The Real J.Cole- Born Sinner Review
Written by Brittany Kinsey
J. Cole has more going for himself than being attached to the Rap god, Jay-Z. Jermaine Cole, native of North Carolina, shows himself as a true lyricist and producer. You can easily see how he earned Magna Cum Laude in his college years. If you are a fan of true hiphop, you want Cole to win. Merely, because he has something to say. Not to mention he strategically decided to drop Born Sinner the same day as mega star Kanye West’s Yeezus. That kind of confidence speaks volumes. This was a brilliant idea, considering J. Cole is the humble artist and Kanye West hasn’t acknowledged humility since his ‘College Dropout’ era. Although Cole knew he wouldn’t out sell Mr. West, it was the fact he showed up for battle that sets the stage for his sophomore album Born Sinner. He is one of the rare rap artists who can be successful at empowering his audience while dropping #1 hits, like his lead single, “Power Trip” (featuring Miguel).
His second studio effort embodies the struggle of commercial success and staying true to his heart. The battle of good vs. evil is Born Sinner’s overall tone. Cole also has producing credits on his whole album. Clap for him, the Roc Nation boy is smart. He came in a close second on the charts selling 297,922 units against Yeezus 328,800. Why should we care about numbers? Simply because when artists like J. Cole do well, it makes you feel like hiphop has more depth than what we hear on the radio. The opening track, “Villuminati” samples Biggie’s “Juicy”. On the track, he admits he “sometimes brags like Hov” and addresses the absurd ideals of the Illuminati. His emphasis on wealth and the misuse of money sets him apart from the regular rap crowd. In his open confession, he conveys he is no longer the broke college kid he was when he came on the scene, but he explains how fame comes with a price. You get the feeling J. Cole is not entirely comfortable with the money or fame he has gained on his way to stardom. There is an obvious conflict going on in Mr. Cole’s head. On one of my personal favorites “Rich N*****”, Cole shows why he is the people’s favorite. Cole keeps the connection to his fans as he explains this is “a song you can sing along with when you down, on some let you know you ain’t alone shit, when your momma ain’t at home cause she got a second job.” Somehow, he has remarkable confidence while second-guessing his place in the industry. He is conscious not to let himself get so far removed from the struggle that he can’t relate to his audience anymore. “Let Nas Down” is one his most honest records to date. Over a bluesy track he produced, Cole examines how his most successful single to date; ‘Work Out’ let his idol Nas down. He admits it may have been a subpar track but also fires back at the legend “You made ‘You Owe Me’ dog; I thought that you could relate.” Nas later responded with “You made Nas Proud” passing the torch to young Cole.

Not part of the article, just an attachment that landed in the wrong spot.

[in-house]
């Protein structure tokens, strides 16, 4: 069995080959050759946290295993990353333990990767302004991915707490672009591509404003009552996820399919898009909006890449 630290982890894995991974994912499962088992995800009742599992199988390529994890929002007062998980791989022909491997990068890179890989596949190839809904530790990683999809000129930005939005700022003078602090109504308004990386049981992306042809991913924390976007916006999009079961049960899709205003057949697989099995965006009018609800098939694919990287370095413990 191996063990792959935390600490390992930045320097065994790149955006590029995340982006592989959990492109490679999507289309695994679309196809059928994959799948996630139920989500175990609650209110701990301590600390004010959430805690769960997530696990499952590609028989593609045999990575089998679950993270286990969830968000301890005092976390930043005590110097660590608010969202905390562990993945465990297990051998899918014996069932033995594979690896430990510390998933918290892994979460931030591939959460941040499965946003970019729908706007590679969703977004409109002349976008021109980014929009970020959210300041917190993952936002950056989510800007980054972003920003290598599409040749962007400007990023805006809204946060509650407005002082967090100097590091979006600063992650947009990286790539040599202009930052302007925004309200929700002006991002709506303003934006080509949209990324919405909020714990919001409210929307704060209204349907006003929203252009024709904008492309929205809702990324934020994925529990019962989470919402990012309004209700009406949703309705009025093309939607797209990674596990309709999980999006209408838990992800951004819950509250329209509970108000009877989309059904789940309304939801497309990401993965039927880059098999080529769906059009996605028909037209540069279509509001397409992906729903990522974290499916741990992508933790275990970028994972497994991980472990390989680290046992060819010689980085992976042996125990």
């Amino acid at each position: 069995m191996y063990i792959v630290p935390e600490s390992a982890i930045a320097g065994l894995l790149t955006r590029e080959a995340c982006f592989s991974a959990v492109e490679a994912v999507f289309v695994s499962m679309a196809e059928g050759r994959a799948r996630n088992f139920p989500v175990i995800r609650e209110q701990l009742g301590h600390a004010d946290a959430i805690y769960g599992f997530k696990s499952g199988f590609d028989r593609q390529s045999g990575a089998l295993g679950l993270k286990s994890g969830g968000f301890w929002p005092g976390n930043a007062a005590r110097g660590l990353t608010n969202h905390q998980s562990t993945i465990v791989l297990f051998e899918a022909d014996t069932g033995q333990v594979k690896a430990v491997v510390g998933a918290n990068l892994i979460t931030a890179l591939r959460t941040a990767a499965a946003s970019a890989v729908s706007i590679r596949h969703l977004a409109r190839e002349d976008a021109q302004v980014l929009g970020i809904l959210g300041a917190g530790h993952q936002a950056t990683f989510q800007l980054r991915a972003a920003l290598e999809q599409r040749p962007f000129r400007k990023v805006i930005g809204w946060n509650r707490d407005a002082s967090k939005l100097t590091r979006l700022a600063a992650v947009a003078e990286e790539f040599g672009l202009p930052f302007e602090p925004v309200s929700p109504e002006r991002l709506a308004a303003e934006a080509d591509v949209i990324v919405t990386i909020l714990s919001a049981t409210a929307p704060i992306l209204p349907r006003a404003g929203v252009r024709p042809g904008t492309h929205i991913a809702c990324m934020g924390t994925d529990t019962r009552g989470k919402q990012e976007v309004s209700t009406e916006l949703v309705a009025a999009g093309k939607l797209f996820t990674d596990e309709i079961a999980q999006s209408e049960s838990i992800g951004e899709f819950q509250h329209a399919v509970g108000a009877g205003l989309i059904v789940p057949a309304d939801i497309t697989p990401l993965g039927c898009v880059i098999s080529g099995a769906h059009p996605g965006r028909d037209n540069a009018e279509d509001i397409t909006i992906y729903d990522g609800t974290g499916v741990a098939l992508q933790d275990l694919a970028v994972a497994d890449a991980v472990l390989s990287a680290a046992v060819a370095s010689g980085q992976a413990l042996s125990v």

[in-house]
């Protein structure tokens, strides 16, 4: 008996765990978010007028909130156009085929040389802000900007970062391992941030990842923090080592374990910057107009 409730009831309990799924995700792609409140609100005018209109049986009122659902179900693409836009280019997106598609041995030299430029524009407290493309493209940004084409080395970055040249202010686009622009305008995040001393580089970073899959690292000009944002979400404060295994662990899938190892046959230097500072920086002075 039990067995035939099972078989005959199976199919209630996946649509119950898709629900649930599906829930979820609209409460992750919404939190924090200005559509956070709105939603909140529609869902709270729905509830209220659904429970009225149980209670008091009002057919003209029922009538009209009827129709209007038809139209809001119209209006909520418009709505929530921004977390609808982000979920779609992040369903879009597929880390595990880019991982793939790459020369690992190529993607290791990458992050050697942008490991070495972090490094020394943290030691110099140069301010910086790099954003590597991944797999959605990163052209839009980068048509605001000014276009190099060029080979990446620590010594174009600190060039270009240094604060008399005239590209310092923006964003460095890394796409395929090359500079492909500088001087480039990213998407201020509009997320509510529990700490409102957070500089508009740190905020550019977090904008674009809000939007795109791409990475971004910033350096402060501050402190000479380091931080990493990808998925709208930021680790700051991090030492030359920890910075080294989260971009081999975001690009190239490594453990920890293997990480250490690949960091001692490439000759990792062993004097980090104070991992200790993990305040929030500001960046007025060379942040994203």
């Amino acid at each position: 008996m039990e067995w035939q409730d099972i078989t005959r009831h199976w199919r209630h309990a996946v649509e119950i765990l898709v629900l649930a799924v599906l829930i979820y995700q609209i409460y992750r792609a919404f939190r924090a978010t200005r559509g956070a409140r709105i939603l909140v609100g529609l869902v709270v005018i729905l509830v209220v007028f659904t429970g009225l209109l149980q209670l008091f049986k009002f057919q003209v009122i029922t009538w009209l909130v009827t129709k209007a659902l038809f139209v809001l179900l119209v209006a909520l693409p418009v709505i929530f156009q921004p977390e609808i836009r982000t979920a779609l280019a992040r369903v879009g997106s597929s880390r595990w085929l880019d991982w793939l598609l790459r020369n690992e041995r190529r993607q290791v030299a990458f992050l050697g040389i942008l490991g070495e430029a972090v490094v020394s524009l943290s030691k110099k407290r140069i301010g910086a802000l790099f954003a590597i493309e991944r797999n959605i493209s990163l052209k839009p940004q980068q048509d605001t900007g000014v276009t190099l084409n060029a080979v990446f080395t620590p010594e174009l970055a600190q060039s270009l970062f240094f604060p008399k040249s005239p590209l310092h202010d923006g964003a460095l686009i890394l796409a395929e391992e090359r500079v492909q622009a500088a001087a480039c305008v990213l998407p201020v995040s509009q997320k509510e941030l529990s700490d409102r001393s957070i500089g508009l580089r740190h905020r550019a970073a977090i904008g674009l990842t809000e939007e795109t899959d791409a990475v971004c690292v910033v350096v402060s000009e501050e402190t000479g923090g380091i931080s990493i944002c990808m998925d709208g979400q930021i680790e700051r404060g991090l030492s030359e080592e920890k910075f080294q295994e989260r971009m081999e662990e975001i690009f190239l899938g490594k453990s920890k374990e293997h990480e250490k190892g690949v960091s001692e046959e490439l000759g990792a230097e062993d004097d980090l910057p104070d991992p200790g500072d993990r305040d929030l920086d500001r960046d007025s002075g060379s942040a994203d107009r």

If you were expecting to get a clear picture of who Jermaine Cole is, he failed you. What you find is an honest depiction of what it must feel like to grow up in an industry that values money over content. It’s a battle of wanting success and fame and what to do when you get it. Better yet, what not to do.